Posts Tagged ‘apple’

iPhone 5 and iOS 6: Polished Panoramas, Pixel Oversampling, and a Sony Sensor

iPhoneography has made some significant advancements in the past couple of weeks due to the launch of the iPhone 5 and the release of iOS 6. Here’s a brief report on some of the interesting improvements and changes.
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A Comparison of Sample Photos Shot with the iPhone 5 and iPhone 4S

After announcing its new iPhone 5 yesterday, Apple published a gallery of full-res sample photos showing the updated camera’s quality. Although the specs haven’t really changed, Apple says that the updated sensor and processor leads to better photographs. What better way to test these claims than to compare resulting photos side by side?

Luckily for us, DPReview has the droids comparison we’re looking for. When Apple’s official sample images were posted yesterday, DPReview product manager Scott Everett realized that he had taken an iPhone 4S photo that was nearly identical to one of the images — the one of the coastline in Big Sur, California.
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Check Out These Full-Res Sample Photos Shot Using the New iPhone 5

Earlier today, Apple announced its new iPhone 5, which features a camera that’s nearly identical to the one found in the 4S. Soon after the announcement, Apple put up the official product page for the phone, which includes a gallery of sample photographs shot using the iPhone 5. Unfortunately, none of the shots show low-light environments, which would have allowed us to gawk at the power of the camera’s new and improved noise-killing processor. For now, we’ll just have to settle for these generic shots showing what the 3264×2448 images look like when they pop out of the camera.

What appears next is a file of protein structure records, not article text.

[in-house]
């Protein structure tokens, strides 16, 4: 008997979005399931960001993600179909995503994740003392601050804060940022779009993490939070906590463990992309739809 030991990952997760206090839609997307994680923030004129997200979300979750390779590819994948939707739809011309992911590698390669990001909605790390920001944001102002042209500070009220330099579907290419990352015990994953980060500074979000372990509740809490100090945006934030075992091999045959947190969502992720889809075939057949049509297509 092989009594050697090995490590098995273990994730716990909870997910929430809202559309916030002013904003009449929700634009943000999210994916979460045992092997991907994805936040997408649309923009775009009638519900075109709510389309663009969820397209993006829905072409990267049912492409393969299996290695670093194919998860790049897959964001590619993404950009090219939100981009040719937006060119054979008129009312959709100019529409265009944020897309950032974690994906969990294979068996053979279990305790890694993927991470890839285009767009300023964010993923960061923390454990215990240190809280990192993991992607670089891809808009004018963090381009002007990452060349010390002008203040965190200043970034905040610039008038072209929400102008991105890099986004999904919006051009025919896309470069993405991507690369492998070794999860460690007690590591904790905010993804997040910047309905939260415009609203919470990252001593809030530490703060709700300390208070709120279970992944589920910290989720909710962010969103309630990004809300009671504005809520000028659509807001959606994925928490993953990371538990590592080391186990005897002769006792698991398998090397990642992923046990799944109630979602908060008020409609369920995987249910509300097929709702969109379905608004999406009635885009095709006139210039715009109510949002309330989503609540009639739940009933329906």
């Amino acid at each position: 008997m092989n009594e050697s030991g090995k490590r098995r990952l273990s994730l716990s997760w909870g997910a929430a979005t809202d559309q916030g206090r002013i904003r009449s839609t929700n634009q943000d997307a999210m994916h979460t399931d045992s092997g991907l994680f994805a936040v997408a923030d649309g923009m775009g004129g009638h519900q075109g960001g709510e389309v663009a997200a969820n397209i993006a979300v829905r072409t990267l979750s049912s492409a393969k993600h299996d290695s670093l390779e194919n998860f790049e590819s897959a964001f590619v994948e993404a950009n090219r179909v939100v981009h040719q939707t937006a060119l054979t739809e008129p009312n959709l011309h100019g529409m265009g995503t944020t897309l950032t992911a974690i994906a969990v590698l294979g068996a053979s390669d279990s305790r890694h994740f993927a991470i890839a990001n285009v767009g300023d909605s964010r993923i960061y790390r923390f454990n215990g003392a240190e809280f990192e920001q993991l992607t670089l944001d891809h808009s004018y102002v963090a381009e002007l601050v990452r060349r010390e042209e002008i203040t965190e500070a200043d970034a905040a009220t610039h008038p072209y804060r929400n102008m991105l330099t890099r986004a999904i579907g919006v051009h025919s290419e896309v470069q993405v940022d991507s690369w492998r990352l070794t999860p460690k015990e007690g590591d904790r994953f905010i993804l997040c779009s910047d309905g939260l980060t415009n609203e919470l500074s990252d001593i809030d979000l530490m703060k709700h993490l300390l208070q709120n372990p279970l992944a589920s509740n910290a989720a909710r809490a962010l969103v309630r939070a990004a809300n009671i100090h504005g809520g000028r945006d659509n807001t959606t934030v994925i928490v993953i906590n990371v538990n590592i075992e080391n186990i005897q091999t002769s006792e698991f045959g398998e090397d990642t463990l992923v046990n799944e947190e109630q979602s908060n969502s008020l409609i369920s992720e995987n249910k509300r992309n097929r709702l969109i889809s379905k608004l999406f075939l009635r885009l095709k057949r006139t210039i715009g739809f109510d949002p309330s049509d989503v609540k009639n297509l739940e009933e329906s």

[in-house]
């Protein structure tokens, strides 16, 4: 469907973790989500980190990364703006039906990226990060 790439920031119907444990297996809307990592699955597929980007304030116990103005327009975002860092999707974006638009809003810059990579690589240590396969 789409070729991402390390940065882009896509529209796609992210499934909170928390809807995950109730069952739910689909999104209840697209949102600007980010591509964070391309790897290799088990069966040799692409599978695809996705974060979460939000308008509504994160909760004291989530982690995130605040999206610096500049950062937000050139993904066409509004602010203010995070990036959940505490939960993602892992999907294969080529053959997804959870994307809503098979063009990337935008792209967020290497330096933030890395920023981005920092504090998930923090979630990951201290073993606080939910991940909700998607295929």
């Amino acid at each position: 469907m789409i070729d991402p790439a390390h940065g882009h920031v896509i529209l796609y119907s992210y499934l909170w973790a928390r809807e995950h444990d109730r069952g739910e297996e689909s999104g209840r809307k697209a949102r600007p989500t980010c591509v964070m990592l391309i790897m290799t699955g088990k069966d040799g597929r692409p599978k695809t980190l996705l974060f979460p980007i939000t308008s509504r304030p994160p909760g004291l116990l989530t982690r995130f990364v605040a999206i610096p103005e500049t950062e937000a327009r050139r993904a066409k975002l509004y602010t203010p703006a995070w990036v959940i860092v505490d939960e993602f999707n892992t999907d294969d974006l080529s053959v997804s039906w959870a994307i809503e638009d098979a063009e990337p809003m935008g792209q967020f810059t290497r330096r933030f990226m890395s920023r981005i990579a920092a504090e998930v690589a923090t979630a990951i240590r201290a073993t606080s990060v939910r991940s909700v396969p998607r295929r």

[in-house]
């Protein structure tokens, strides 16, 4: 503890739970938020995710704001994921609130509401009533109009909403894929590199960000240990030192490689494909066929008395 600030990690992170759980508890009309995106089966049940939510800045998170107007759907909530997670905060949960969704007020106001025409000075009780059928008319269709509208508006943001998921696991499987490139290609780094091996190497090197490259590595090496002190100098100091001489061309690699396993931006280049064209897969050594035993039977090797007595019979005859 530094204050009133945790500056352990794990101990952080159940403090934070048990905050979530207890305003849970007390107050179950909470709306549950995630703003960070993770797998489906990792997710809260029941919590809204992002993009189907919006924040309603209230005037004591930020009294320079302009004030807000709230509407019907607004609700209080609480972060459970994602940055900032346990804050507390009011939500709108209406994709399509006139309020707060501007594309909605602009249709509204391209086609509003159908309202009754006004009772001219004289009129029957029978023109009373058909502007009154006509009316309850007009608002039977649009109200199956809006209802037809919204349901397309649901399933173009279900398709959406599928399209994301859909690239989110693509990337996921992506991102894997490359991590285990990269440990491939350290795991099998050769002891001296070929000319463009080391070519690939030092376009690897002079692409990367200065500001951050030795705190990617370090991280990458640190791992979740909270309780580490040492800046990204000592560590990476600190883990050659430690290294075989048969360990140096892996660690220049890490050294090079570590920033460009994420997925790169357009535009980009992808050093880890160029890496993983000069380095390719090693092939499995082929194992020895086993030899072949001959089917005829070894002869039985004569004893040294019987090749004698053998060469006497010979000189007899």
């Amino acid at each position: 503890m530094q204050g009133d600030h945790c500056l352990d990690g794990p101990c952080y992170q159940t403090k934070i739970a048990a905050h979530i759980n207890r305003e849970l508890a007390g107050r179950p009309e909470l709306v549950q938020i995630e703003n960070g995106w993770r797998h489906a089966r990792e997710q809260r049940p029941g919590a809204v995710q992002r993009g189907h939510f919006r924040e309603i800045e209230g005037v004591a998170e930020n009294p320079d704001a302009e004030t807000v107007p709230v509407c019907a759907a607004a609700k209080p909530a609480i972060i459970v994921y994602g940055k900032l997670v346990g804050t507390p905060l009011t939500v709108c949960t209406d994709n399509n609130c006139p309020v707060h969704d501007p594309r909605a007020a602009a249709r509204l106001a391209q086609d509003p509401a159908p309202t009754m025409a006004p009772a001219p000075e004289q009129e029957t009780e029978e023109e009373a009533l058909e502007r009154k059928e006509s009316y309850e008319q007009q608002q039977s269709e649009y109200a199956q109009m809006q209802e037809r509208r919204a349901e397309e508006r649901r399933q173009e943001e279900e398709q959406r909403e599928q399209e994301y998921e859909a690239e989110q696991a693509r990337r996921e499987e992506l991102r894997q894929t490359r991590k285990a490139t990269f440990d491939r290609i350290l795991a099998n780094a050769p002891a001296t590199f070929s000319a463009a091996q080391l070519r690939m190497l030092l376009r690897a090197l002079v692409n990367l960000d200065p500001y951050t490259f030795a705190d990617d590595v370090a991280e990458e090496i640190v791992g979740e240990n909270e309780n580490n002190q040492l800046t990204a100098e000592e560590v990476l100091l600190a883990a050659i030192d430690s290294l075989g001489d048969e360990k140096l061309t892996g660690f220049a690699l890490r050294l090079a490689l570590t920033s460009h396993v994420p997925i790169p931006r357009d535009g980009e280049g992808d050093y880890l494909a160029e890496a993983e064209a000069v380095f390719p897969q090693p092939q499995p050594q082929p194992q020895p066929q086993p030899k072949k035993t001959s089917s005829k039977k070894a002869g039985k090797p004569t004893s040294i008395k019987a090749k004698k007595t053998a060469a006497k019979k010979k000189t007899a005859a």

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iPhone 5 Camera Stays at 8MP and f/2.4, but Gets a Little Leaner

Apple is on stage right now announcing its new iPhone 5, and has just revealed the details of the smartphone’s camera. It’s pretty much the same camera as the one found inside the iPhone 4S, except they made the whole thing “thinner” (the iPhone 5 is 18% thinner than its predecessor). You’ll find a slightly improved backside-illuminated sensor that shoots the same 8-megapixel photos at 3264×2448 resolution, and the same 5-element lens with a f/2.4 aperture.
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Apple Moves One Step Closer Toward Location-Based Camera Disabling

In June of last year, we reported on an unsettling patent filed by Apple that would allow certain infrared signals to remotely disable the camera on iPhones. It showed the potential downsides of bringing cameras into the world of wireless connectivity, which appears to be the next big thing in the camera industry. Now, a newly published patent is rekindling the fears of those who don’t want “Big Brother” controlling their devices.
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Photojournalist Uses iPhone to Cover Olympics

We’ve seen some very heavy-duty gear lugged out to cover the Olympic games in London this year: some robotic rigs, an 800mm lens that could easily weigh more than the average lady gymnast, and of course, the usual suspects in a packed camera bag. But Guardian photojournalist Dan Chung is traveling light: he’s covering the games with a simple iPhone setup.

Using different combinations of an iPhone 4s, a clip-on Schneider lens and a pair of Canon binoculars, Chung has been live-blogging all aspects of the games. His photos yield surprisingly crisp results, indoors, outdoors and even underwater through a viewing window — which again reinforces the old photographer’s adage that the best camera is the one that’s with you.